“Kiss me, and you will see how important I am.”
Two days back I chanced upon this profoundly beautiful yet lingeringly melancholic quote by a woman who chronicled her pains into one of literature's finest pieces.
Someone, a stranger, in a random chat, once said, " Even gold becomes the purest when it goes through fire."
Pain. It creates us. It moulds us. We become children of fire. Of desire. The same desire which gave us the same pain. The same strength. To love and to be reborn.
Rumi had once said, " It's a human's continual pleasure to be mesmerised by the confusing pain that the joy of love gives us." A woman as Sylvia who saw a replica of her much beloved father in a man who would later on drive her to the zenith point of depression enough to place her head in an oven and thereby intoxicate the deepest language a soul could speak, never knew how naive a human temperament could get when fondled in the embrace of a huge feather, such as love. For it is light, it is soft, it makes us feel good but will it always be there when the strongest gusts of wind blows by. Equal respect given to the situation on either sides of the line of love, it could be a feather, it has also been iron. But would we humans know when we are in bliss, what danger really lies ahead? Danger of desperation, danger of heartbreak, danger of trust being or not misplaced. Yet how comfortably we ensconce ourselves into this crevice never knowing how deep the gorge actually is.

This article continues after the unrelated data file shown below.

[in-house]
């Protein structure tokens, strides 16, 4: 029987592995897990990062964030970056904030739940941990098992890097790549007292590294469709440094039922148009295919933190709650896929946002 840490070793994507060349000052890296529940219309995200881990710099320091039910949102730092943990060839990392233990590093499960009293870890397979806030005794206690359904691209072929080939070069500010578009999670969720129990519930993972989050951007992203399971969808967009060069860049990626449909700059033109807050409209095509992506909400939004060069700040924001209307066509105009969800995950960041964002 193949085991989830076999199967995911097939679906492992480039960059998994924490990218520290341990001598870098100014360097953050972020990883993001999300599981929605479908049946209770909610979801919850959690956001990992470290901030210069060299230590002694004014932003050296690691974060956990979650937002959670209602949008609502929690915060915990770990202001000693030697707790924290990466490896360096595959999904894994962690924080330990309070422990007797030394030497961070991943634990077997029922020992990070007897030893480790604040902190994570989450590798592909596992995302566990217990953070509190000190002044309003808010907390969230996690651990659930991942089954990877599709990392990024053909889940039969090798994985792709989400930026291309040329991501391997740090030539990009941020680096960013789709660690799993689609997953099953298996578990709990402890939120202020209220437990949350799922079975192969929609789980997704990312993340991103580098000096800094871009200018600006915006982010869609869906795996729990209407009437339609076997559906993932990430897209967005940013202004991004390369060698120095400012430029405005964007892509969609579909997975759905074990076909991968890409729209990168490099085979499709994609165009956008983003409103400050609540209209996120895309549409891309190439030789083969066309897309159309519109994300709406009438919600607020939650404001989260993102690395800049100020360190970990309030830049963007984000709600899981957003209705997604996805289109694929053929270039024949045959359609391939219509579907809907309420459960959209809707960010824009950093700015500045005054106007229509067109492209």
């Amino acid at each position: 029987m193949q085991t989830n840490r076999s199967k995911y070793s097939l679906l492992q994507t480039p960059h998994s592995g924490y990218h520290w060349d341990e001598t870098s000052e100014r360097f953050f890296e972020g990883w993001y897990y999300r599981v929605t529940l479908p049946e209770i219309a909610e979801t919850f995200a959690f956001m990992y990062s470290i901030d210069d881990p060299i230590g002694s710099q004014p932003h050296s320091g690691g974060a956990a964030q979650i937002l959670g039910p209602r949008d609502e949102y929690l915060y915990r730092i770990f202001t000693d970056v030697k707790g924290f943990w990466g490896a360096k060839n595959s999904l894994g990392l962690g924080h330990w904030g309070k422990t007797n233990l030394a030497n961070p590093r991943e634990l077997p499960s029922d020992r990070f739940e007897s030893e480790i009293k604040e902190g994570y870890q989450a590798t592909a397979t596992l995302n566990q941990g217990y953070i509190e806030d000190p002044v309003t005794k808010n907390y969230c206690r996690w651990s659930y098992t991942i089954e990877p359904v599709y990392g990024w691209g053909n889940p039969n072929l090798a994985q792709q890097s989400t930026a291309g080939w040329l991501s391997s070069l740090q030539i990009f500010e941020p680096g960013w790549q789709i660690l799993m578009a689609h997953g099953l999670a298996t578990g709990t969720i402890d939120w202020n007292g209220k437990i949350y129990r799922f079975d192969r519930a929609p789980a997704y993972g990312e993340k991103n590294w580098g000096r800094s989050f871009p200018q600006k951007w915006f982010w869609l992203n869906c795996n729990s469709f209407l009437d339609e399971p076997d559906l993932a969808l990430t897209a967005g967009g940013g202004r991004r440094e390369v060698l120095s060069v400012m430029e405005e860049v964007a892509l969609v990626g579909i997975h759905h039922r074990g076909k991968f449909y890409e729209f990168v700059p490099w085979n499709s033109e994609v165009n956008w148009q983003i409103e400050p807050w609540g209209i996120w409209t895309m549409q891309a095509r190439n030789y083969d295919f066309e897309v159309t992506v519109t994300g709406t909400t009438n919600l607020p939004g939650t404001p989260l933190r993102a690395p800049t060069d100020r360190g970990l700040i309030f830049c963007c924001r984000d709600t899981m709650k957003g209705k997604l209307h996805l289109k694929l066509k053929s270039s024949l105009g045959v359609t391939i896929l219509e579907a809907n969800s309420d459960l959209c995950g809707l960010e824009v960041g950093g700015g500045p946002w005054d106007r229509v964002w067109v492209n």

Great are those who have given themselves into every tumult love and its despair has caused and immortals are the ones who have died with the same love in their hearts. What we make of ourselves with the other person, accounts for what conviction we hold in the affairs of heart. With a lover, with a friend, with a parent, with a child.
To kill oneself in love would have been an easier way, but to die in love is no small feat.
Countless sleepless nights, unending streams of tears and a solemn bidding goodbye to all the rosy moments till now, only to enter into a hemisphere of darkness and a not so fastidious strength of heart, succumbs the creative intellect and man's mind's ability to perceive happiness.
But do we care?
We still place this fragile thing called heart in another human's powerful fist yet again, the deep dark recesses of whose minds we have yet found unfathomable.
Pain and joy are sisters. Their mother being love. They love each another. They resemble each another. But they are born for different purposes. To sulk. To live.
Let the mother therefore decide, how the bearer seeds in his beliefs for each of her child, for no good human ever known has not gone through pain to attain the joy of realisation. The joy of life. Let everyone learn from Sylvia, never to wallow and drown in the whirlpool of love, but to struggle and swim this rough ocean to reach the shore of life and certain meanings it might teach you. For which love has ever been there for a reason, unless fallen in and found out!